> ... to see a grain of sand means something is arising in external sight space. In order to know that it is a grain of sand, visual associations must arise in your image space. Those visual associations are usually below the threshold of awareness. Furthermore, each visual association triggers a cascade of subtler visual associations, and each of those subtle visual associations triggers yet another cascade of even subtler visual associations. The wave of visual association spreads wider and wider, but as it spreads, its components get finer and finer. To borrow a notion from calculus, that association wave points to the whole universe “in the limit.” If equanimity is not deep, the intense See Out (physical sight) and the subtle See In (mental image) are both coagulated, and you have the ordinary experience of an I looking at an it. But if the See Out of the sand and the See In of visual association are not fixated, they become a single wave. The entire universe points to the grain of sand as its child, and the grain of sand points to the entire universe as its parent.

> Admittedly, that sounds a little mystical-shmystical. Here’s what I mean: In the objective world, there’s a pyramid of physical causality that lies behind the grain. The base of that pyramid spreads out to encompass the entire universe, because any one thing comes from a relational net that is ultimately connected to everything. On the other hand, there’s a visual association wave triggered in you by the sight of the grain of sand. Although that association wave may not literally include everything in your subconscious, it implicitly points to your whole inner imago mundi. The grain of sand triggers subliminal mental images. That’s what allows you to understand the grain of sand in context. However, each of those associated images requires its own wave of association, and each of those associated images sets off an even finer wave of associations. Of course, this does not actually go on forever, but it does potentially point to everything you’ve ever seen or could even imagine seeing. It’s a little bit like how light propagates. Each point on the spreading spherical wave front becomes a new source for another spherical wave front.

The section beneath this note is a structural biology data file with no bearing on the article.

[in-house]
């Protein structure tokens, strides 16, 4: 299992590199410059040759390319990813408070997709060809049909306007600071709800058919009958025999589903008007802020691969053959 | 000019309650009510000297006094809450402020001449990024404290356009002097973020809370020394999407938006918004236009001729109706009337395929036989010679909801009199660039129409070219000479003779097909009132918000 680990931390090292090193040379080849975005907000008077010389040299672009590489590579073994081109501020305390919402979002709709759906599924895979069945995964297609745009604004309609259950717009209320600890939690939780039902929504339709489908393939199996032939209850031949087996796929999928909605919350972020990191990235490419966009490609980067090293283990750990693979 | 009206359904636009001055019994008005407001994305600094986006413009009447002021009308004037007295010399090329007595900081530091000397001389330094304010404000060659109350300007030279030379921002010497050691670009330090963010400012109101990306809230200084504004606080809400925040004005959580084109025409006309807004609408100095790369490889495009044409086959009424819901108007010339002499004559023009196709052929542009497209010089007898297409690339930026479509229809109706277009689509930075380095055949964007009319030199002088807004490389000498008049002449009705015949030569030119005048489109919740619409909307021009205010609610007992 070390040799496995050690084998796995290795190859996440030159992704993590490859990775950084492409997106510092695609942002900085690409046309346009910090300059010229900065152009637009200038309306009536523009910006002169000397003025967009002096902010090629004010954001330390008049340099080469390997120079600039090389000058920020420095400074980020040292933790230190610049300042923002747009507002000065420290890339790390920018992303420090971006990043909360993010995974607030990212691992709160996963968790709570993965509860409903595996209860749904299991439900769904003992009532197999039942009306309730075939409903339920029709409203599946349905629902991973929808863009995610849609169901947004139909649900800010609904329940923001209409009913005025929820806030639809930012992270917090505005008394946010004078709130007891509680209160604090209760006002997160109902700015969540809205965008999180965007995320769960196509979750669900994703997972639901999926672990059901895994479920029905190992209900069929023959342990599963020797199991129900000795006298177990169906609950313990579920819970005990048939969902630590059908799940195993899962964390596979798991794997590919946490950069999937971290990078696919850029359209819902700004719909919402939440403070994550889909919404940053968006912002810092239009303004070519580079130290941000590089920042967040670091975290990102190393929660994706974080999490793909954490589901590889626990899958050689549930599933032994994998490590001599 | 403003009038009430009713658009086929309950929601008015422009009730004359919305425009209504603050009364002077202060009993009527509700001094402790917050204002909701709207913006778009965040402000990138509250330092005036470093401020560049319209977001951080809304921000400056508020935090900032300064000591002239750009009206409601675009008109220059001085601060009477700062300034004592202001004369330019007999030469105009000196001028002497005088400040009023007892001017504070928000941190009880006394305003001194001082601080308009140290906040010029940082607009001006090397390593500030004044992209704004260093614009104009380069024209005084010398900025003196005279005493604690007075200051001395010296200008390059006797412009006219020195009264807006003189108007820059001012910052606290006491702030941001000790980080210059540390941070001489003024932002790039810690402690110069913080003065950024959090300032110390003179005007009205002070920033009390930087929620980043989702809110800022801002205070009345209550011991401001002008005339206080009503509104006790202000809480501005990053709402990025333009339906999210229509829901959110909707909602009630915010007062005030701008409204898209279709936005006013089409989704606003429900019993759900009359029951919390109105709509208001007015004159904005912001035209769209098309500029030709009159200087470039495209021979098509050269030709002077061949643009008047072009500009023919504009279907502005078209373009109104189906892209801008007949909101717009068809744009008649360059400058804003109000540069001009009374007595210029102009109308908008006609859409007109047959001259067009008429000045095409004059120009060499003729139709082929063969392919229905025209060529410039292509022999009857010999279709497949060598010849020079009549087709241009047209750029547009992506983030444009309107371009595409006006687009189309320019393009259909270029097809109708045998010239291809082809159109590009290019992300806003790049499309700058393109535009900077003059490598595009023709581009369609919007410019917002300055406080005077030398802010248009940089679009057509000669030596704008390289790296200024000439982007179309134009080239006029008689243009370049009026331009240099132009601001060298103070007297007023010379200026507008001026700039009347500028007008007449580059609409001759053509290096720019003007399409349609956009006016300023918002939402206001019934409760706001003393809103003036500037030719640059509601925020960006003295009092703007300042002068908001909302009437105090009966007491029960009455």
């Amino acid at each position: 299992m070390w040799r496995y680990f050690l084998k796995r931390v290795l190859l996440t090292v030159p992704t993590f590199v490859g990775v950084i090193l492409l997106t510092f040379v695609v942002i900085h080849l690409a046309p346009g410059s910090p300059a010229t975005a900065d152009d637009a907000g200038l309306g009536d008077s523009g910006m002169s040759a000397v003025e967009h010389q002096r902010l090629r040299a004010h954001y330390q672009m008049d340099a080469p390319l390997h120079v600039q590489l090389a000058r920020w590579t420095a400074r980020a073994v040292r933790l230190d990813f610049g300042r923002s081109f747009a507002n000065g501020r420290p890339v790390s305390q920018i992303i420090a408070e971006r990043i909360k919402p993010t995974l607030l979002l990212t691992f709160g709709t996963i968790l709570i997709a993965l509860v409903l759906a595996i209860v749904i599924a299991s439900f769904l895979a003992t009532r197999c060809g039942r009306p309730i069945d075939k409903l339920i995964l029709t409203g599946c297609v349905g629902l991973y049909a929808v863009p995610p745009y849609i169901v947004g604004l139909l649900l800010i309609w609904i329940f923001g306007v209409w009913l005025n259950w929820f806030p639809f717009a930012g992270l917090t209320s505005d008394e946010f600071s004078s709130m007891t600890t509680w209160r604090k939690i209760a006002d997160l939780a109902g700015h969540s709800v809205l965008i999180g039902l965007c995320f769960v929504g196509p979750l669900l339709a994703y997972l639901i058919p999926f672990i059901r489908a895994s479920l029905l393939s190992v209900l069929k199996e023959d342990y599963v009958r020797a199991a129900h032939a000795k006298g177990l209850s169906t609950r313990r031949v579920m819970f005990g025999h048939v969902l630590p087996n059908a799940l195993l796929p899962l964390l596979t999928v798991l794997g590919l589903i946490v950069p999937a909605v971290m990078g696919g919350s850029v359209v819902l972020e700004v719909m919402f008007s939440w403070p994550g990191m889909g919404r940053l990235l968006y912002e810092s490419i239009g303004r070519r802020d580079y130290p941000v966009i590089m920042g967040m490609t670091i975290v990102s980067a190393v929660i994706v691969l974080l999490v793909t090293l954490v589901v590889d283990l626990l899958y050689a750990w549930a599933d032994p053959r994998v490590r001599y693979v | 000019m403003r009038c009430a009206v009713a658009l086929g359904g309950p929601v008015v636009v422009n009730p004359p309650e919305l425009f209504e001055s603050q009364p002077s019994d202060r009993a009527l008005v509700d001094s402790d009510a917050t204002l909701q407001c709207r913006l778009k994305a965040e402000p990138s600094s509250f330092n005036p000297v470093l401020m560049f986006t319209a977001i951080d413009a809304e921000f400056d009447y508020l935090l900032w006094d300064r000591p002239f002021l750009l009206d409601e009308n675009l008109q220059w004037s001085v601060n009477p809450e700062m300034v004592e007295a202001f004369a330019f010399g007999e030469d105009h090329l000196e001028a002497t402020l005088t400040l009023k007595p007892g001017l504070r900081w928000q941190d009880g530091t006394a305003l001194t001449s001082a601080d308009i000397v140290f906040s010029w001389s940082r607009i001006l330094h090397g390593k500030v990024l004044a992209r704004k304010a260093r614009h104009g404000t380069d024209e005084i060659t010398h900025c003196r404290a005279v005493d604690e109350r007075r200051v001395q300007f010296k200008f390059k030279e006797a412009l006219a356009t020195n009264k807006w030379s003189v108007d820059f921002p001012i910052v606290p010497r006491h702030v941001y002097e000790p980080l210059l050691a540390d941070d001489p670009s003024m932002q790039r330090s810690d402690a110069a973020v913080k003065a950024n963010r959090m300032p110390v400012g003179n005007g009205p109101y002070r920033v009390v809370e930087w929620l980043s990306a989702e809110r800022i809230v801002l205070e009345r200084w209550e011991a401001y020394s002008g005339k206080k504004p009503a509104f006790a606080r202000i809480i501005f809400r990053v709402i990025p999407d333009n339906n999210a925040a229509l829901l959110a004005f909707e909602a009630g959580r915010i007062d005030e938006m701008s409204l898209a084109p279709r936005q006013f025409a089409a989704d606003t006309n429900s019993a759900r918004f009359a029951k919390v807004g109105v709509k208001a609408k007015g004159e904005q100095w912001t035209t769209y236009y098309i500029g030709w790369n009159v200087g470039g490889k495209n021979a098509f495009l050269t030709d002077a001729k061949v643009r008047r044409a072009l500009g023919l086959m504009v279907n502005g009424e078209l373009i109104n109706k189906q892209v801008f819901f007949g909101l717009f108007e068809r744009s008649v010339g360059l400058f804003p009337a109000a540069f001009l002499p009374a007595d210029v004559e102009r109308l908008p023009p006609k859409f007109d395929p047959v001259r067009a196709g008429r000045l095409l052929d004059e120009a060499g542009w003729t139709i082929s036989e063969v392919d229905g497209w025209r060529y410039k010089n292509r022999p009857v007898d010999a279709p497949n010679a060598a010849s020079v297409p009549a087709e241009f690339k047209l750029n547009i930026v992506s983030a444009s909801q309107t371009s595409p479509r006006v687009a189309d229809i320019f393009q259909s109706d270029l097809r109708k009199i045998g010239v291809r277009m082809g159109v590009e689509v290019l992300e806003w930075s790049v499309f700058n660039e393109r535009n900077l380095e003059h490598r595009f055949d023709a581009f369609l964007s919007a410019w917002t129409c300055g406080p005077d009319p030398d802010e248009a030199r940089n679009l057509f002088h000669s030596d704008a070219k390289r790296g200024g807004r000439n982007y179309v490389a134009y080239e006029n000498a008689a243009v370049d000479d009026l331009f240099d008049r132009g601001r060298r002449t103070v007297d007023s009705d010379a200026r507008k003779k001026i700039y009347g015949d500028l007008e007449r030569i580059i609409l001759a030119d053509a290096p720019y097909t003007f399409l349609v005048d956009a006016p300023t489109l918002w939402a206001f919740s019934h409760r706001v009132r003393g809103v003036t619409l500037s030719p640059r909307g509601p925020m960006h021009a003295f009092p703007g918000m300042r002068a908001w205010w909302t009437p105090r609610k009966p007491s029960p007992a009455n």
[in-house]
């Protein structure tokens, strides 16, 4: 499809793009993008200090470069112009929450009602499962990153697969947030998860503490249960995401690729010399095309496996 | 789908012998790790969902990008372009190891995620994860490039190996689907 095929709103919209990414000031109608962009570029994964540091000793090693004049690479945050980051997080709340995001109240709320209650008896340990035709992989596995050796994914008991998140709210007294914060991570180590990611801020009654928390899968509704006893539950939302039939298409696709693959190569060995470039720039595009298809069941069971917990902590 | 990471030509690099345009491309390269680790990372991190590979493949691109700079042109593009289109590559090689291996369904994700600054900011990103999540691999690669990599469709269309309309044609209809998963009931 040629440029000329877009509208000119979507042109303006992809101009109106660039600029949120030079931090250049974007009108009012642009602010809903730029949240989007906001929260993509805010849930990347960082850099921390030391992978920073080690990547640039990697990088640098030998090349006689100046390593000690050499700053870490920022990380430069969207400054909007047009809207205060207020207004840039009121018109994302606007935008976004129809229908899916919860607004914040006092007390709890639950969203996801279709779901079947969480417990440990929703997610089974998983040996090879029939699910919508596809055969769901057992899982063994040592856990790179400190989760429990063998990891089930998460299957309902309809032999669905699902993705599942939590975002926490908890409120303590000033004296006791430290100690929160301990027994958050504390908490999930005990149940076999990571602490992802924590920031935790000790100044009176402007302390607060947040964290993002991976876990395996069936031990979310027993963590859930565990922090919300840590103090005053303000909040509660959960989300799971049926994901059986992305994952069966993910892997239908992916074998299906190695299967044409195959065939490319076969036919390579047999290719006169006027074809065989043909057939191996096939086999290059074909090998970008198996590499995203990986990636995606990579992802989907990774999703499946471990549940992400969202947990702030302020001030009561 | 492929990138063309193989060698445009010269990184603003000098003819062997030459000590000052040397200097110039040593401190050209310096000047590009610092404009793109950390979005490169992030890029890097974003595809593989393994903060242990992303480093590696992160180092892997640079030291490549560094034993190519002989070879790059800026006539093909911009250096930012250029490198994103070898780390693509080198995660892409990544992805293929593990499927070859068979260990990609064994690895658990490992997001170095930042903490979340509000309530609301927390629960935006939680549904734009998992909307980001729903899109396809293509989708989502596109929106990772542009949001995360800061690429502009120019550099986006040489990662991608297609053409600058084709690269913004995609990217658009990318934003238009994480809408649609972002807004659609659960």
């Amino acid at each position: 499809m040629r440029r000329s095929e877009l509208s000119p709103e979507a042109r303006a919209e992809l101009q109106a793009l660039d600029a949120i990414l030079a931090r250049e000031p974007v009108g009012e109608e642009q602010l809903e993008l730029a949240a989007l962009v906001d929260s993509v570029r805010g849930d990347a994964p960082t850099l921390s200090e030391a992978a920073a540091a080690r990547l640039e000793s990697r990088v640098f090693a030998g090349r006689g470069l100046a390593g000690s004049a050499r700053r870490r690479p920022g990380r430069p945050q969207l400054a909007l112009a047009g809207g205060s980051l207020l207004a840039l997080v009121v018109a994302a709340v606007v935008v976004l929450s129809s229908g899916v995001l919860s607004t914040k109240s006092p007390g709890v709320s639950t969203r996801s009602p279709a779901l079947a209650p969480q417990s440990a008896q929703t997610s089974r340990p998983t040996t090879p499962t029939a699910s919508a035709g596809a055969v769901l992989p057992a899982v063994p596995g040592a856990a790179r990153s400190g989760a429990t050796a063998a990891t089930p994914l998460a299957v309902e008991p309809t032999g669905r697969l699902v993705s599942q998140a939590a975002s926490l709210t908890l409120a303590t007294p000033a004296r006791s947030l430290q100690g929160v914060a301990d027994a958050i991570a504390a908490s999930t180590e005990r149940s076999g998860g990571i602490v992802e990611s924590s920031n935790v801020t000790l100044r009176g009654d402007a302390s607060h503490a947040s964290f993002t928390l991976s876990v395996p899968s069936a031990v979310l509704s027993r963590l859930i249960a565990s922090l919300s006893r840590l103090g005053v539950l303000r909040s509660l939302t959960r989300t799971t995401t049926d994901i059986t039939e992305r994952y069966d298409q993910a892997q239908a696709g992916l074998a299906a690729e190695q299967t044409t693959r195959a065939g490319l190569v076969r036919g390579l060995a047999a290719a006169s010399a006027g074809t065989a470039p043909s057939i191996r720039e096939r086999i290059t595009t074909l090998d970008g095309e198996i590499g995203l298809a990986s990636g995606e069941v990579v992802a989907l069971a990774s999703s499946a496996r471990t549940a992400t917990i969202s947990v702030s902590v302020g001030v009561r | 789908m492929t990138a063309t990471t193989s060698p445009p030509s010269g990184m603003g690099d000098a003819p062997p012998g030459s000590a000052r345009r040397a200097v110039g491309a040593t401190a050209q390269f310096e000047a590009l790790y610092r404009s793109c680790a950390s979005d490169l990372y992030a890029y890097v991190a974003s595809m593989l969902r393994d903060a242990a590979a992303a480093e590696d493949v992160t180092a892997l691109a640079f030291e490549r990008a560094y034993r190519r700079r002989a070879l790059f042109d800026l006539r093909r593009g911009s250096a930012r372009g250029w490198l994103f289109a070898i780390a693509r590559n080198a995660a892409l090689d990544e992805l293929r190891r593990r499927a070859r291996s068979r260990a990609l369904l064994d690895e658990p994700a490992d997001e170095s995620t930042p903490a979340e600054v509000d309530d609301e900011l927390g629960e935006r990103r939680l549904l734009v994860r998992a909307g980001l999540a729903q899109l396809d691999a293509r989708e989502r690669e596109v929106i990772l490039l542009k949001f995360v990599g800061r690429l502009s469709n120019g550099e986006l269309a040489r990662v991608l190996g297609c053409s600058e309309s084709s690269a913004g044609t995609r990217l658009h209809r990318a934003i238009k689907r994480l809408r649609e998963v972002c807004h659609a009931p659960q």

> All this happens below the threshold of awareness. An experienced meditator can detect these spreading waves of association constantly happening in image space. Because the content is below the threshold of awareness, the wave is in a sense empty, but because it points to everything that you know or can imagine, it’s also huge. Taken together, the combined experience is a simultaneous sense of vastness, thinness, and all-encompassing connectivity.

> In the objective world, the grain of sand arises through a converging net of physical connections. And in the observer’s consciousness, the grain of sand is understood through a diverging net of mental associations. A relational net converges from the whole world creating a product: grain of sand. An associational net diverges to your whole mind creating a concept: grain of sand. Matter and mind are dual in the mathematical sense of that word. They are partial mirror images of each other, inverse lattices so to speak. As William Blake wrote, you really do:

> See a World in a grain of sand,
> And a Heaven in a wild flower,
> Hold Infinity in the palm of your hand,
> And Eternity in an hour.

-- Shinzen Young, The Science of Enlightenment
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